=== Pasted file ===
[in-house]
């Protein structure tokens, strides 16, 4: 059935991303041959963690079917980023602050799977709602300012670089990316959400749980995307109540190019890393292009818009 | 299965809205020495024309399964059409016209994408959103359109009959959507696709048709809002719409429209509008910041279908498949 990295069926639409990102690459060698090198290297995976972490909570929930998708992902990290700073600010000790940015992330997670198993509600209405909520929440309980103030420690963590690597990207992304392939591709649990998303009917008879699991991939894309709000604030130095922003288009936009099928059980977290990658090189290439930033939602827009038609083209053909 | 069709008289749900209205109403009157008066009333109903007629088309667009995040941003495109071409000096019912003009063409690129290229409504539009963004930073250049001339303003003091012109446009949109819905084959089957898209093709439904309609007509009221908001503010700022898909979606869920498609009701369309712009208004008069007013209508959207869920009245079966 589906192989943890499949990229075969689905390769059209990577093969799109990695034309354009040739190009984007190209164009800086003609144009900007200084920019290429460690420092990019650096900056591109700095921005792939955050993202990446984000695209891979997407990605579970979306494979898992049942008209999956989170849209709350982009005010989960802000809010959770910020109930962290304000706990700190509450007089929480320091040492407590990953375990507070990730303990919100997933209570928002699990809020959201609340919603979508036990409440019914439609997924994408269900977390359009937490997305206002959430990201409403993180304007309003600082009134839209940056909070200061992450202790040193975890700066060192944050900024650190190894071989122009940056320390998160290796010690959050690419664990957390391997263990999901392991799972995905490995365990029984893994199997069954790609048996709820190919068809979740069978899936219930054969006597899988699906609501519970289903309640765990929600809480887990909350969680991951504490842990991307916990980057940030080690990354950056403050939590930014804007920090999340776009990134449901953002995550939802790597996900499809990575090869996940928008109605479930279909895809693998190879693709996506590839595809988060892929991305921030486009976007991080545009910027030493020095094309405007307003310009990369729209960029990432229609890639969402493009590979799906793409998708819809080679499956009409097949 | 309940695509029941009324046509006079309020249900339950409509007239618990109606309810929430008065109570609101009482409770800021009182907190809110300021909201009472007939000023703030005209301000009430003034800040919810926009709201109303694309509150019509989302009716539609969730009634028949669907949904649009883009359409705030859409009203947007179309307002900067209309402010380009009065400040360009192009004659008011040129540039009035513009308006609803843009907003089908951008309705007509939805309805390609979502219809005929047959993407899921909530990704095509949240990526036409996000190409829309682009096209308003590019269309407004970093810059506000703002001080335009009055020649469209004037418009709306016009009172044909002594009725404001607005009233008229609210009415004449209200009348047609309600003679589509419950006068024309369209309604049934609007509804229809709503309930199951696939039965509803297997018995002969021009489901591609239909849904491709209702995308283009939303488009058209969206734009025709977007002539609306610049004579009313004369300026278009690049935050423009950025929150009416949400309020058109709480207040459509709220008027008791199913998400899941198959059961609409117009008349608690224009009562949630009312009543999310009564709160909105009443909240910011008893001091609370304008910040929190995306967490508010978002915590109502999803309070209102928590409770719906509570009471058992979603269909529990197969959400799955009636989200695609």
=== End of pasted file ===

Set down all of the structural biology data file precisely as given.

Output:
[in-house]
């Protein structure tokens, strides 16, 4: 059935991303041959963690079917980023602050799977709602300012670089990316959400749980995307109540190019890393292009818009 | 299965809205020495024309399964059409016209994408959103359109009959959507696709048709809002719409429209509008910041279908498949 990295069926639409990102690459060698090198290297995976972490909570929930998708992902990290700073600010000790940015992330997670198993509600209405909520929440309980103030420690963590690597990207992304392939591709649990998303009917008879699991991939894309709000604030130095922003288009936009099928059980977290990658090189290439930033939602827009038609083209053909 | 069709008289749900209205109403009157008066009333109903007629088309667009995040941003495109071409000096019912003009063409690129290229409504539009963004930073250049001339303003003091012109446009949109819905084959089957898209093709439904309609007509009221908001503010700022898909979606869920498609009701369309712009208004008069007013209508959207869920009245079966 589906192989943890499949990229075969689905390769059209990577093969799109990695034309354009040739190009984007190209164009800086003609144009900007200084920019290429460690420092990019650096900056591109700095921005792939955050993202990446984000695209891979997407990605579970979306494979898992049942008209999956989170849209709350982009005010989960802000809010959770910020109930962290304000706990700190509450007089929480320091040492407590990953375990507070990730303990919100997933209570928002699990809020959201609340919603979508036990409440019914439609997924994408269900977390359009937490997305206002959430990201409403993180304007309003600082009134839209940056909070200061992450202790040193975890700066060192944050900024650190190894071989122009940056320390998160290796010690959050690419664990957390391997263990999901392991799972995905490995365990029984893994199997069954790609048996709820190919068809979740069978899936219930054969006597899988699906609501519970289903309640765990929600809480887990909350969680991951504490842990991307916990980057940030080690990354950056403050939590930014804007920090999340776009990134449901953002995550939802790597996900499809990575090869996940928008109605479930279909895809693998190879693709996506590839595809988060892929991305921030486009976007991080545009910027030493020095094309405007307003310009990369729209960029990432229609890639969402493009590979799906793409998708819809080679499956009409097949 | 309940695509029941009324046509006079309020249900339950409509007239618990109606309810929430008065109570609101009482409770800021009182907190809110300021909201009472007939000023703030005209301000009430003034800040919810926009709201109303694309509150019509989302009716539609969730009634028949669907949904649009883009359409705030859409009203947007179309307002900067209309402010380009009065400040360009192009004659008011040129540039009035513009308006609803843009907003089908951008309705007509939805309805390609979502219809005929047959993407899921909530990704095509949240990526036409996000190409829309682009096209308003590019269309407004970093810059506000703002001080335009009055020649469209004037418009709306016009009172044909002594009725404001607005009233008229609210009415004449209200009348047609309600003679589509419950006068024309369209309604049934609007509804229809709503309930199951696939039965509803297997018995002969021009489901591609239909849904491709209702995308283009939303488009058209969206734009025709977007002539609306610049004579009313004369300026278009690049935050423009950025929150009416949400309020058109709480207040459509709220008027008791199913998400899941198959059961609409117009008349608690224009009562949630009312009543999310009564709160909105009443909240910011008893001091609370304008910040929190995306967490508010978002915590109502999803309070209102928590409770719906509570009471058992979603269909529990197969959400799955009636989200695609």